Last month, while a new crop of freshmen House representatives were changing our vision of who belongs in halls of Congress, two high-ranking judges at a convention down the street shared their views about who deserves to be heard in federal court.
Thomas Hardiman, a judge on the 3rd U.S. Circuit Court of Appeals, made what should have been viewed as a shocking declaration for a federal judge. Hardiman told the crowd at the 2018 Federalist Society Convention: “If I were able to do something unilaterally, I would probably institute a new federal rule that said that all cases worth less than $500,000 will be tried without any discovery.” The audience applauded. A fellow panelist, Judge Amul Thapar of the 6th Circuit, chimed in, “Can I say amen?” Thapar later repeated his endorsement of the idea.
The Federalist Society is the conservative organization that for decades has had outsized influence in grooming and promoting conservative lawyers for the federal judiciary. It most famously helped prepare a list of potential Supreme Court nominees for President Trump that included Brett Kavanaugh as well as Hardiman and Thapar. This is an organization with a frighteningly strong track record of accomplishing what it says it will.
The panel on which the judges spoke dealt with far ranging and important topics: the slow pace and high expense of litigation, people’s desire to have a day in court, the plummeting number of disputes resolved by full trials. In this midst of this high-minded and interesting discussion, it was telling to suddenly hear a proposal to end discovery for cases of less than $500,000. The proposal, the amen, and the applause, provide a window into the thinking of these two judges and their audience, showing a disdain for modest-dollar cases, which include many cases involving important rights, as well as cases affecting small businesses, middle-income, and low-income people. This depreciation reveals a worldview in which many, many people would not merit meaningful access to the full range of tools in federal court. And remember: The comments came from sitting appellate judges—one wonders how it will feel in the future to be a litigant with a modest-dollar case in front of their courts.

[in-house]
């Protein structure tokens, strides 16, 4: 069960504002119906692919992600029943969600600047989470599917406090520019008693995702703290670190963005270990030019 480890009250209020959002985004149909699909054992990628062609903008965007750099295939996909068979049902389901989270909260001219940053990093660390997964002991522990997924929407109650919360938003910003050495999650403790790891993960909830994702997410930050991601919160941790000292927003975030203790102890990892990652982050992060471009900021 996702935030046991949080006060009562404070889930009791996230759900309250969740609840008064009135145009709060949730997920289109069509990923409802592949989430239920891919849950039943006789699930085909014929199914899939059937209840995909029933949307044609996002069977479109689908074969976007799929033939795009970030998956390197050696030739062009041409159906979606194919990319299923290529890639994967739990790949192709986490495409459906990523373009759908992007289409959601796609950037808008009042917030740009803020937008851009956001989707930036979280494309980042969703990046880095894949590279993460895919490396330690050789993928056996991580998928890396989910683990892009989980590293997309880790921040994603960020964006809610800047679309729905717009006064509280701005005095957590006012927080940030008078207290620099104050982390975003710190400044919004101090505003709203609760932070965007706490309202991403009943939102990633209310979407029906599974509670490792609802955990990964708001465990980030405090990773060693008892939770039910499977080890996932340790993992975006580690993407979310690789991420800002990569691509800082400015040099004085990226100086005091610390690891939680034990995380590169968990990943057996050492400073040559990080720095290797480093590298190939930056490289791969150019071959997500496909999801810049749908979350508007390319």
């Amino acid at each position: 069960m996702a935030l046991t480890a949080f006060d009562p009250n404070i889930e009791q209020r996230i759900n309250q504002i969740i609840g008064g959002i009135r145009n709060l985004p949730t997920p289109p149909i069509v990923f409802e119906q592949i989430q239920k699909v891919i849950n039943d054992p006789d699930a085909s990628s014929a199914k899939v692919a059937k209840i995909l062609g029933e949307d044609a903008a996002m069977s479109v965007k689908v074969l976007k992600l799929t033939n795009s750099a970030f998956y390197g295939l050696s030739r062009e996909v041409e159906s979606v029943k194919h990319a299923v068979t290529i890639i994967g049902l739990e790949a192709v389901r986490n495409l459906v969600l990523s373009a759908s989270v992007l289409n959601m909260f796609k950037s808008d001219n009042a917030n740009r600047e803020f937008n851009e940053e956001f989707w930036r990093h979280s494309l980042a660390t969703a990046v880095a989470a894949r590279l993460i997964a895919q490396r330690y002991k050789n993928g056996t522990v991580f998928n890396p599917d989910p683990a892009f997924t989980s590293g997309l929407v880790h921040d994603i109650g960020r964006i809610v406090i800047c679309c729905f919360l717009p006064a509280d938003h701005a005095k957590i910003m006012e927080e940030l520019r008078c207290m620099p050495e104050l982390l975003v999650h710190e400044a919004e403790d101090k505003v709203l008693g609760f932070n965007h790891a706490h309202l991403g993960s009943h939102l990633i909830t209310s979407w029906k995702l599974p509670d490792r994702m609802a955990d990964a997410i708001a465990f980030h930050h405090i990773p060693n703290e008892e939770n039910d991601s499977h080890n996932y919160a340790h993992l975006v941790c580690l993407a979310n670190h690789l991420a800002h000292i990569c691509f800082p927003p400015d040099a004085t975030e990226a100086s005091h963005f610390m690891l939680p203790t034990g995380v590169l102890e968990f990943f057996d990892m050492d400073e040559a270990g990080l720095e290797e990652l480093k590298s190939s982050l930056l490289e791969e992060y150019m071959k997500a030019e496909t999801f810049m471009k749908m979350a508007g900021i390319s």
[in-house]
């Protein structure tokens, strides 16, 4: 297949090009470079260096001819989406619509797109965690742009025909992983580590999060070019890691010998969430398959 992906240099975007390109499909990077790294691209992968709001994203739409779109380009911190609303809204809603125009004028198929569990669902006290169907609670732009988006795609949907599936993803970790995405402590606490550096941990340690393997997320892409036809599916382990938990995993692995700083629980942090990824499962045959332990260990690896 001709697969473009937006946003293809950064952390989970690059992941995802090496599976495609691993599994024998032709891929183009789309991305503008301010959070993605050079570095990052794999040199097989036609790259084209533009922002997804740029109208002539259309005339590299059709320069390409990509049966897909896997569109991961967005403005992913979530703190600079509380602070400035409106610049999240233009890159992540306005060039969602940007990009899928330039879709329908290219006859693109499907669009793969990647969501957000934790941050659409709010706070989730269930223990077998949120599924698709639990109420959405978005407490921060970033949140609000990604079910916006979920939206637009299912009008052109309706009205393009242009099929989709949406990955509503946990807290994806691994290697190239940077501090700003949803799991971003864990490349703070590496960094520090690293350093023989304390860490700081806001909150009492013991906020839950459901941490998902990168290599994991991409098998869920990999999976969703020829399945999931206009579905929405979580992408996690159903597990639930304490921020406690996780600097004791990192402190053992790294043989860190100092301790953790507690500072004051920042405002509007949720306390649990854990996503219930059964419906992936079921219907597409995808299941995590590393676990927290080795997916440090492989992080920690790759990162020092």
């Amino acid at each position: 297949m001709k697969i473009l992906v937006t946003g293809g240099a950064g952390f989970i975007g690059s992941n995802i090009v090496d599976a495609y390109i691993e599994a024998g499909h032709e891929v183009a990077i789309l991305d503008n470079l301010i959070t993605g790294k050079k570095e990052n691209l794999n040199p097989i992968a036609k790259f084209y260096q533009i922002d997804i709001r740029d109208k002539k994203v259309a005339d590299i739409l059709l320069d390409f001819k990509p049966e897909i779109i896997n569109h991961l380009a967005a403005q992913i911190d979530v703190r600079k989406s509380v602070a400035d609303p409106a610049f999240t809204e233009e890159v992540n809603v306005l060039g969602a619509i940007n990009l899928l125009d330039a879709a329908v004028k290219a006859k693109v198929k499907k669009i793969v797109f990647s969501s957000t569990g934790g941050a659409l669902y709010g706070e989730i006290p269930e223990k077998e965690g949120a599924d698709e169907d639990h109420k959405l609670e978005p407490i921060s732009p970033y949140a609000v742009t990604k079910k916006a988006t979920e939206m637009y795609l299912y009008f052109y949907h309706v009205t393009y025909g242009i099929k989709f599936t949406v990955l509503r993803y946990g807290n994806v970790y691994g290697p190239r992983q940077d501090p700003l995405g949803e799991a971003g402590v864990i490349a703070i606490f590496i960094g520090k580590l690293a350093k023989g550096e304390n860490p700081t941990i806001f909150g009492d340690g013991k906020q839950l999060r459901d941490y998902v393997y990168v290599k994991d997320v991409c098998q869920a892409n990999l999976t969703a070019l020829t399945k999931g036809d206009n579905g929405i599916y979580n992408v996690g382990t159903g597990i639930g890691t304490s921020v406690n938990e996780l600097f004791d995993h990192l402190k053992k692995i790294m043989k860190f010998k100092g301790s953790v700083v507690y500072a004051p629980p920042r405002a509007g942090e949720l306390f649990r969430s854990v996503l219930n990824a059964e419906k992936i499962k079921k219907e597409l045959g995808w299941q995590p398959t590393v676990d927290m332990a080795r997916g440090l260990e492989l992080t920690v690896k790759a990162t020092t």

This is not an insignificant liberty these judges are seeking to curtail. In our legal system, discovery is the process by which both sides gather evidence before trial. It allows everyone to understand the often complicated facts underlying their case, and, as the American Bar Association explains, to avoid “trial by ambush” in which one side presents new evidence at trial, when the opponent can no longer gather evidence in response. Commonly used methods of discovery include taking depositions, or sworn testimony, ahead of time; requests or court-issued subpoenas to obtain documents; and interrogatories, which are lists of questions the recipients must answer.
Discovery is a key element of our current adversarial system. Often, it’s how people get evidence of legal violations, via admissions in sworn testimony, or smoking-gun documents, or memos demonstrating wrongdoing. Discovery is especially critical in today’s economic marketplace, where deception and predatory conduct are likely to be papered over. Discovery is needed to level the playing field to help ordinary plaintiffs have access to information that large corporations may bury. For example, discovery would be necessary to determine that a car dealer had packed an agreement with predatory fees or that an employer shaved hours of employees’ time. In other words, discovery is critical to our civil justice system and especially crucial for everyday Americans affected by complex forms of wrongdoing.